Compensation of employees.--As part of this year's annual revision of the U.S. international transactions accounts, compensation of employees has been reclassified to the income account from the services account to reflect the fact that compensation of employees is more appropriately classified as a return on a factor of production. For more information on the reclassification, see "U.S. International Transactions, Revised Estimates for 1982-98" in this issue.

In the first quarter, receipts for employee compensation were unchanged at $o.5 billion, and payments for employee compensation edged higher to $1.9 billion from $1.8 billion.

Unilateral current transfers

Unilateral transfers, which were previously shown in the current account, have been split into unilateral current transfers and unilateral capital transfers. Unilateral current transfers remain in the current account. Unilateral capital transfers which are transfers of existing assets or claims and so do not reflect current production--have been reclassified to, but are not shown separately in, the newly defined capital account. For more information, see "U.S. International Transactions, Revised Estimates for 1982-98" in this issue.

In the first quarter, net unilateral current transfers were $10.1 billion, compared with $13.5 billion in the fourth. The decrease was more than accounted for by a decline in U.S. Government grants, which were boosted in the fourth quarter, by grants to Israel.

Capital Account

The capital account is a newly defined account that is intended to capture capital transfers of existing assets and claims and the acquisition and disposal of nonproduced non financial assets. For more information, see "U.S. International Transactions, Revised Estimates for 1982-98" in this issue.

In the first quarter, net capital account transactions--which consist mainly of debt forgiveness and transfers of goods and financial assets by migrants as they enter or leave the country--were unchanged at $0.2 billion.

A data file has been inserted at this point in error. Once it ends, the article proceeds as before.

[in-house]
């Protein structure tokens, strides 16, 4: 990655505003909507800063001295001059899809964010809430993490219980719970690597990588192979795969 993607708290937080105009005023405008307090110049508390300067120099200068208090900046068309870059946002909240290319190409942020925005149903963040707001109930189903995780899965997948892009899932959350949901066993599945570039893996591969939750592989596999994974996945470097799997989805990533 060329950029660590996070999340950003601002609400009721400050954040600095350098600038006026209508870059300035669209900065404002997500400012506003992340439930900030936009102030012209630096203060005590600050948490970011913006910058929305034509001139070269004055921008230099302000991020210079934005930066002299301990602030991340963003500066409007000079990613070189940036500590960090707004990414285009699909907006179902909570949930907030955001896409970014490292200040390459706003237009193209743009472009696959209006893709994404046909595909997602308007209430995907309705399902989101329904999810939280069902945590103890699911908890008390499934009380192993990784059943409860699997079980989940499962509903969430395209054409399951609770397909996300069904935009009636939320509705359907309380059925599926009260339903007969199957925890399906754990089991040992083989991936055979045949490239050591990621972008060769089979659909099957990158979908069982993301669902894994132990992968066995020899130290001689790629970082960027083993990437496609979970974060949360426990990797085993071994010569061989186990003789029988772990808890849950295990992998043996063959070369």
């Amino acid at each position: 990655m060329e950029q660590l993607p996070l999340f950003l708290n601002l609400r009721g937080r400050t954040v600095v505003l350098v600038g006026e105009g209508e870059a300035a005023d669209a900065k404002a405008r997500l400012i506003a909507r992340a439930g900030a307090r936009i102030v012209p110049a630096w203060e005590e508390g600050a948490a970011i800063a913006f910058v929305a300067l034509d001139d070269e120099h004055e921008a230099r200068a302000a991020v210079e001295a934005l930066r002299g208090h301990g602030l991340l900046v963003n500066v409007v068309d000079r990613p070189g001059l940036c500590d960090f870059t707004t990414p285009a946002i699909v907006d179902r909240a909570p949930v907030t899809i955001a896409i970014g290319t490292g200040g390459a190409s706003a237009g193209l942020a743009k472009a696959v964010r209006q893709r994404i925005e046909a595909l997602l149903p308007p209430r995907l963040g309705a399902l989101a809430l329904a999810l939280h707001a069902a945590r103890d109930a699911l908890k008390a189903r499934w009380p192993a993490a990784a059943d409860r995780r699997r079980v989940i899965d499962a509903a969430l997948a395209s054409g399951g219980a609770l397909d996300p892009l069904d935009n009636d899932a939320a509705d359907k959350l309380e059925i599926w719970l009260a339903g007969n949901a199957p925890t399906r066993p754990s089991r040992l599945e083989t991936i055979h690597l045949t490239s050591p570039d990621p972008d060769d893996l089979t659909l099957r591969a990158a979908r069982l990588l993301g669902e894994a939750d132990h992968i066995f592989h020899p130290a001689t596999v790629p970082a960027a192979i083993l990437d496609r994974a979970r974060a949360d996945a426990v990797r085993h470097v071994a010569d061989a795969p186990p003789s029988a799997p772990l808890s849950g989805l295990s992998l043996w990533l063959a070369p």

Financial Account

The financial account had previously been shown as the capital account. For more information, see "U.S. International Transactions, Revised Estimates for 1982-98" in this issue.

In the first quarter, net recorded financial inflows were $84.1 billion, down from $99.2 billion in the fourth. Financial inflows for foreign-owned assets in the United States slowed sharply, and transactions in U.S.-owned assets abroad shifted to financial inflows.

U.S.-owned assets abroad

Net U.S.-owned assets abroad decreased $9.2 billion in the first quarter, in contrast to an increase of $50.6 billion in the fourth. The shift to financial inflows was more than accounted for by a shift to net U.S. sales of foreign securities from large net U.S. purchases. Fourth-quarter net U.S. purchases of foreign securities were boosted by two exceptionally large acquisitions of U.S. companies by foreign companies through exchanges of stock.

U.S. official reserve assets.--Net U.S. official reserve assets decreased $4.1 billion in the first quarter, in contrast to an increase of $2.4 billion in the fourth (table D). The first-quarter decrease was largely attributable to payments of U.S. dollars by foreign countries to the International Monetary Fund (IMF) that exceeded the demand for U.S. dollars through IMF member drawings, which reduced the U.S. reserve position in the IMF. In a transfer of assets that had no net effect on U.S. official reserve assets, the United States paid in euros the equivalent value of $3.7 billion from U.S. foreign currency reserves to the IMF in exchange for an equal increase in the U.S. reserve position in the IMF; the payment of euros satisfied the U.S. portion of an IMF quota increase that must be paid in foreign currency reserve assets.

Table D.--Selected Transactions with Official Agencies
[Millions of dollars]

 1997 1998 1997
 I II

Changes in foreign official
 assets in the United
 States, net (decrease -)
 (table 1, line 56) 18,119 -21,684 27,524 -6,177
 Industrial countries(1) 10,200 -7,025 17,910 6,561
 Members of OPEC(2) 12,124 -11,499 7,137 1,673
 Other countries -4,205 -3,160 2,477 -14,411

Changes in U.S. official -1,010 -6,784 4,480 -236
 reserve assets, net
 (increase -) (table 1,
 line 41)

Activity under U.S. official
 reciprocal currency